Francis Ford Coppola: From Vito To Vietnam To Vineyards

Justice Boles

Francis Ford Coppola is a world-renowned director, producer, writer, and most recently, winery owner. Coppola has had his hands in some of the most iconic films of his generation, as well as created the Hollywood pseudo-dynasty of the Coppola family. While his career as a filmmaker has dwindled in recent decades, he is still one of the most iconic filmmakers alive today.


Coppola was born on April 7, 1939, in Detroit, Michigan. As a child, Coppola was stricken with polio, giving him ample opportunity to let his imagination run wild as he spent a great deal of time with his puppet theatre. This love of puppet theatre carried over into live theatre and eventually developed into an interest in film. After studying theater at Hofstra University in New York, he attended the prestigious film program at UCLA. From there Coppola worked with B-movie King Roger Corman. Coppola is recognized as one of the earliest ‘graduates’ from the Corman ‘film school.’ Other directors who sharpened their teeth with Corman include Martin Scorsese, Ron Howard, and James Cameron, among others. Coppola continued to make films for the better part of a decade, eventually gaining international critical attention for his screenwriting talents, earning an Academy Award for co-writing 1970’s Patton. The famous intro, one of the greatest monologues in film history, was all Coppola’s idea.
Coppola was recognized as a part of a group of filmmakers called ‘New Hollywood.’ Two years later, he epitomized New Hollywood when he released what is considered to be one of his best works, if not one of THE best works, The Godfather. Based on a novel by Mario Puzo, the film centers on the Corleones, an Italian American family involved in organized crime. Coppola nabbed his second screenwriting Academy Award, and the film won Best Picture. Considered to be one of the greatest films ever made, it changed the medium–not just the genres, but American society as well. The sequel, The Godfather Part II, made a few years later is just as well received, and it is often contentious as to which one should earn the title of ‘perfect movie.’
Continuing to make outstanding films, Coppola created the Vietnam War drama masterpiece Apocalypse Now in 1979. The film is an imaginative retelling of Joseph Conrad’s Heart of Darkness, substituting the fear and paranoia of a 19th century colonized African jungle with the fear and paranoia of a drug-fueled war-torn Vietnamese jungle. The film was plagued with drug-abusing actors, theft, an incomplete script, a typhoon, and severe health problems including a mid-production heart attack for the protagonist. Despite all these problems, Apocalypse Now is still considered to be one of the greatest films ever made. The movie might be the most ‘New Hollywood’ movie ever made.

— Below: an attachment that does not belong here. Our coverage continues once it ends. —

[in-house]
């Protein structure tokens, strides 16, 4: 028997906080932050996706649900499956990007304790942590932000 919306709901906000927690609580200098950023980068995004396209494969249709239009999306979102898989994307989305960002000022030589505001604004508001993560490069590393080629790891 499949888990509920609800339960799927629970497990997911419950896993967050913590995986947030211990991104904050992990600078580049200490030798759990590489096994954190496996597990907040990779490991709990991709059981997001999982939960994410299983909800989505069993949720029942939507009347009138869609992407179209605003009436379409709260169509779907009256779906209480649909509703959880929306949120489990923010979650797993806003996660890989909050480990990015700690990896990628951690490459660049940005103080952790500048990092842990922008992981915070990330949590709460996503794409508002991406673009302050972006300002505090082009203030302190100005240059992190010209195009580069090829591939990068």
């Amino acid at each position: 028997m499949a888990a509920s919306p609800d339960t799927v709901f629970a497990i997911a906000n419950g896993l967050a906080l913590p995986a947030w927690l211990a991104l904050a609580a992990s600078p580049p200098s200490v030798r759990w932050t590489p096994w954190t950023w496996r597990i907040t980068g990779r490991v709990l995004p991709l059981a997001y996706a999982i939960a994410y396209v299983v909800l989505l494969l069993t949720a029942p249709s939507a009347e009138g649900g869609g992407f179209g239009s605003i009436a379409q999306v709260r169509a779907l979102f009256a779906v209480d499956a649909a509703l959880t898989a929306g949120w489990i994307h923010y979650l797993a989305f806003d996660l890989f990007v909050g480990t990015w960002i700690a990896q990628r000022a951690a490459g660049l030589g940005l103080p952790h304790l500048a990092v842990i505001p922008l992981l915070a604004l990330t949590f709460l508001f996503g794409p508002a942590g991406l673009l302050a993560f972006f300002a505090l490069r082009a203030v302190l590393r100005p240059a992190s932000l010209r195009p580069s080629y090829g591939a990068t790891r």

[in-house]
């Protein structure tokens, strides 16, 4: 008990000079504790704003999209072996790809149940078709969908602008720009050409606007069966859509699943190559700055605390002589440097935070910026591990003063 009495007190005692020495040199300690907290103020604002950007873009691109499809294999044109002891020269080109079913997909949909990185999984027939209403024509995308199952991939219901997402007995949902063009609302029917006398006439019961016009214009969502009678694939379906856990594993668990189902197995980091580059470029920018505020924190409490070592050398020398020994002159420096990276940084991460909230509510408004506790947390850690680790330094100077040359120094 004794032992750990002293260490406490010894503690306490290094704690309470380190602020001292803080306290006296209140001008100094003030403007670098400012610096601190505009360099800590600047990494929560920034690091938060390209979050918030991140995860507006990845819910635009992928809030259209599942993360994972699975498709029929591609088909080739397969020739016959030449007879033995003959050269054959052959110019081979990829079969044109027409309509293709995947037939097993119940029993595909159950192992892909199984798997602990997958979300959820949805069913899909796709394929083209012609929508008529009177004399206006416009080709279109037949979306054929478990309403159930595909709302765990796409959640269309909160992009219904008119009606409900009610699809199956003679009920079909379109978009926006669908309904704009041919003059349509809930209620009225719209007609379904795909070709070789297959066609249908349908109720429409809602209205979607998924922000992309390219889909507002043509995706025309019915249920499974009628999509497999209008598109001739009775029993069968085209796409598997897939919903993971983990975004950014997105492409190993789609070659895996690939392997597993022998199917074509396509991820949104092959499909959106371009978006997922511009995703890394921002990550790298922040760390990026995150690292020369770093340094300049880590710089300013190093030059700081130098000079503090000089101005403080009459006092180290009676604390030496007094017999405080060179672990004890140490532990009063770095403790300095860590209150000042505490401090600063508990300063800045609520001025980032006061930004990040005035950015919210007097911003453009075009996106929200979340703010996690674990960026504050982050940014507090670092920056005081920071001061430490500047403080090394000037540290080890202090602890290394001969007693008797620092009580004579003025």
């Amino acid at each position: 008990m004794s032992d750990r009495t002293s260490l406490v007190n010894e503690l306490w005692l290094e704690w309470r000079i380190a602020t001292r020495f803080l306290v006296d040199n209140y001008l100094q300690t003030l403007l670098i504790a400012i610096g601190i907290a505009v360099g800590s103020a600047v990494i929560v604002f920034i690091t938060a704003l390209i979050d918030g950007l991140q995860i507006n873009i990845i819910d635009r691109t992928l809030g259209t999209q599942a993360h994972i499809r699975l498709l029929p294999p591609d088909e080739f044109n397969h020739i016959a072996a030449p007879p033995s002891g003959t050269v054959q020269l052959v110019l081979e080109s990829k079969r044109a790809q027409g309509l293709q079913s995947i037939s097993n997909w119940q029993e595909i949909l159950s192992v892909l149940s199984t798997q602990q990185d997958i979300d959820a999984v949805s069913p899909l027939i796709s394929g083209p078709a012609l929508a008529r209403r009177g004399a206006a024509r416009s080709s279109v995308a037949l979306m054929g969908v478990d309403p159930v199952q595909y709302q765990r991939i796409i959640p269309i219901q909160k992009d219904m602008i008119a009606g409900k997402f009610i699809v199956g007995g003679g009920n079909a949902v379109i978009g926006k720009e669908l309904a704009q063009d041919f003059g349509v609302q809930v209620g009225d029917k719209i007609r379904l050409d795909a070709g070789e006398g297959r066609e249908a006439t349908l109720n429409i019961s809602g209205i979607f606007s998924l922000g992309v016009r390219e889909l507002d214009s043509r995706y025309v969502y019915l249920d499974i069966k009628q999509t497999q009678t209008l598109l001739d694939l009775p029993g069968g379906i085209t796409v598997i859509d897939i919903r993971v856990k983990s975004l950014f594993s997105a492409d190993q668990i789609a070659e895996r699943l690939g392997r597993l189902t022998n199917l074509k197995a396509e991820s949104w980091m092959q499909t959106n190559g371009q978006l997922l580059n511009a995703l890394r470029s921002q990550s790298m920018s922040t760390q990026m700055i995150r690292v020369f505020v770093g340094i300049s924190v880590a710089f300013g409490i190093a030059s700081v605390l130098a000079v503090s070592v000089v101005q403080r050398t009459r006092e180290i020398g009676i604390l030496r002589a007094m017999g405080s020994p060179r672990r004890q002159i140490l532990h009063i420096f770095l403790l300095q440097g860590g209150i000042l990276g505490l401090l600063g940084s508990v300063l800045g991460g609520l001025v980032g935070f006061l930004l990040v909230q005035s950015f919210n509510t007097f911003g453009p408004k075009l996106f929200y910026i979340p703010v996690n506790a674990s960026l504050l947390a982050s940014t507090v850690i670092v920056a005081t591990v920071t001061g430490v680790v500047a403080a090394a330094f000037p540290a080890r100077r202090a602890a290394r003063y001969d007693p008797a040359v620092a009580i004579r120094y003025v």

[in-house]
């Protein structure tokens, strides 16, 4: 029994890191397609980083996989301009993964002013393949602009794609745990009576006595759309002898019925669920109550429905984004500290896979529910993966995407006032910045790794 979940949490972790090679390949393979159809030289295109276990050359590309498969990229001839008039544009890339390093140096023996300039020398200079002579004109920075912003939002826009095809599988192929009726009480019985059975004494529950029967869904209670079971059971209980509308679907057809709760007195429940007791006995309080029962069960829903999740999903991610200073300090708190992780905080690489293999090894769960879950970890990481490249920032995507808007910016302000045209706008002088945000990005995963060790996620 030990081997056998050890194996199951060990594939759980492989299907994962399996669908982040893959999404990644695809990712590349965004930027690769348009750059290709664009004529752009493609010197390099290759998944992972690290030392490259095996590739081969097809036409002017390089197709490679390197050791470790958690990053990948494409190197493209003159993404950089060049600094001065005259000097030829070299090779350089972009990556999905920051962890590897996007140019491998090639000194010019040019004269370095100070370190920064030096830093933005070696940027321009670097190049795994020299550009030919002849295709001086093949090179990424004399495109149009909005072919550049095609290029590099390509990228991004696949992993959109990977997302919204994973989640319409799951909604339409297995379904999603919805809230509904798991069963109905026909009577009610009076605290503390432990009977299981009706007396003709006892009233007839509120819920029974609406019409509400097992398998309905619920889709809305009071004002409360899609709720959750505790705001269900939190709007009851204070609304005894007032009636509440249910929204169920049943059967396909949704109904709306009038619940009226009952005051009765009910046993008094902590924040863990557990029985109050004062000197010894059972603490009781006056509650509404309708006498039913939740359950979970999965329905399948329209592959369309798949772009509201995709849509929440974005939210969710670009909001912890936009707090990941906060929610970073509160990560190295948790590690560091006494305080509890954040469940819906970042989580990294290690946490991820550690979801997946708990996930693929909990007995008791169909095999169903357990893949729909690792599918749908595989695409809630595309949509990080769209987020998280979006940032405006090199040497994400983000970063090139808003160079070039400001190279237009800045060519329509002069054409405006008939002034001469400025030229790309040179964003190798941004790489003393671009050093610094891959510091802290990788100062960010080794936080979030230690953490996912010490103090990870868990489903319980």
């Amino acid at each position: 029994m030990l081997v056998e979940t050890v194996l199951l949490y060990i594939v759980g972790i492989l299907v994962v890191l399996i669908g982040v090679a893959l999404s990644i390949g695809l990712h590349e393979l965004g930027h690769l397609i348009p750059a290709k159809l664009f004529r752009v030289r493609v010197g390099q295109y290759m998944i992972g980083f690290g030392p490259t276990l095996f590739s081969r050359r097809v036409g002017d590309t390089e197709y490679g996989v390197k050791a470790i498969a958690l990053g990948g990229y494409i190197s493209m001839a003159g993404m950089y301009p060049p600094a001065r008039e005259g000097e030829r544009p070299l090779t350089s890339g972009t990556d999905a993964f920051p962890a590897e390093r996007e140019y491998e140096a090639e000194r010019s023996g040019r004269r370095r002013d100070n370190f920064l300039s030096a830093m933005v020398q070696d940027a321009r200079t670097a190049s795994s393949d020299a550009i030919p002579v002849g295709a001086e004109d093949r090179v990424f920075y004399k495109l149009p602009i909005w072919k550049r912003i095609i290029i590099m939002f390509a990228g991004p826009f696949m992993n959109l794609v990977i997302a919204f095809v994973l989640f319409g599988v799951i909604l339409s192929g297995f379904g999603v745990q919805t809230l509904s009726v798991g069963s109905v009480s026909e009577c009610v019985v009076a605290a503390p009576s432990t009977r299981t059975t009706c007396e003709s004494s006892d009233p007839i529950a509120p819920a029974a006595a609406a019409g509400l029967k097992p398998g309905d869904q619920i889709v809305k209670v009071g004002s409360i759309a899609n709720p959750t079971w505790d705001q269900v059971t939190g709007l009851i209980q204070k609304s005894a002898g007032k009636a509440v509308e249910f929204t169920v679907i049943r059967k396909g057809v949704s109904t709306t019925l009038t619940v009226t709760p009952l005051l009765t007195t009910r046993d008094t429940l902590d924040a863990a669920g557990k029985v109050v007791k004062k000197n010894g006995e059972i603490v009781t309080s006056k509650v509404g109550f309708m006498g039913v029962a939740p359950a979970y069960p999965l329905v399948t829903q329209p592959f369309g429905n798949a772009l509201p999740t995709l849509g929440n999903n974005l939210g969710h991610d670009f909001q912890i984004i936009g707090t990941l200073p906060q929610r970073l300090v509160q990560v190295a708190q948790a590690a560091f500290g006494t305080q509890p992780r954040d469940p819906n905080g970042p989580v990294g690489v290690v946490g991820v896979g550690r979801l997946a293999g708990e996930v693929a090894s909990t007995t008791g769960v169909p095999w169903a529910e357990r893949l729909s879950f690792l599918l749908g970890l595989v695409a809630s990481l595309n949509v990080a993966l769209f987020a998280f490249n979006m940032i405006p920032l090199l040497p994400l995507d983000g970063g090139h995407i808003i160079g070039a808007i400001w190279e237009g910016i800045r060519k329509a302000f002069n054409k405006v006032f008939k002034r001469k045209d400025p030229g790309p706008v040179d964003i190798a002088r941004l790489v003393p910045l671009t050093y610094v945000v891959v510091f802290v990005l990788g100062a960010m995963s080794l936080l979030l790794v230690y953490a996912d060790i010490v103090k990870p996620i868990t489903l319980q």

In the 1980s and 1990s Coppola made several films, ranging from personal drama surrounding a group of wayward teenagers in The Outsiders, to glittering jazz age saga The Cotton Club, to the faithful film adaptation of the vampire-defining Bram Stoker’s Dracula. He also created the final chapter to his mafia trilogy, The Godfather Part III, the ‘redheaded stepchild’ of the Godfather Trilogy. While he did not produce as much as he did in the ‘70s, another project of sorts was coming to fruition at this time: the creation of a Hollywood dynasty. Coppola’s daughter, Sofia, became an award-winning director. His sister, Talia Shire, became an actress, and her son, Jason Schwartzman, a popular actor and musician. His nephew, Nicolas, became an actor who forsook the family name, not wanting to coast by based on whom he was related to. That man is Nicolas Cage!
Even though he took a decade-long break after The Rainmaker in 1997, Coppola has stepped behind the camera again in recent years, directing Youth Without Youth and Twixt. None of his most recent films have been met with much acclaim, but nowadays, Coppola has focused most of his energies on other ventures, like his Napa Valley winery. While it seems unlikely that Coppola will ever be the cinematic giant he once was, let it not be forgotten who created the line, ‘Just when I thought I was out… they pull me back in.’


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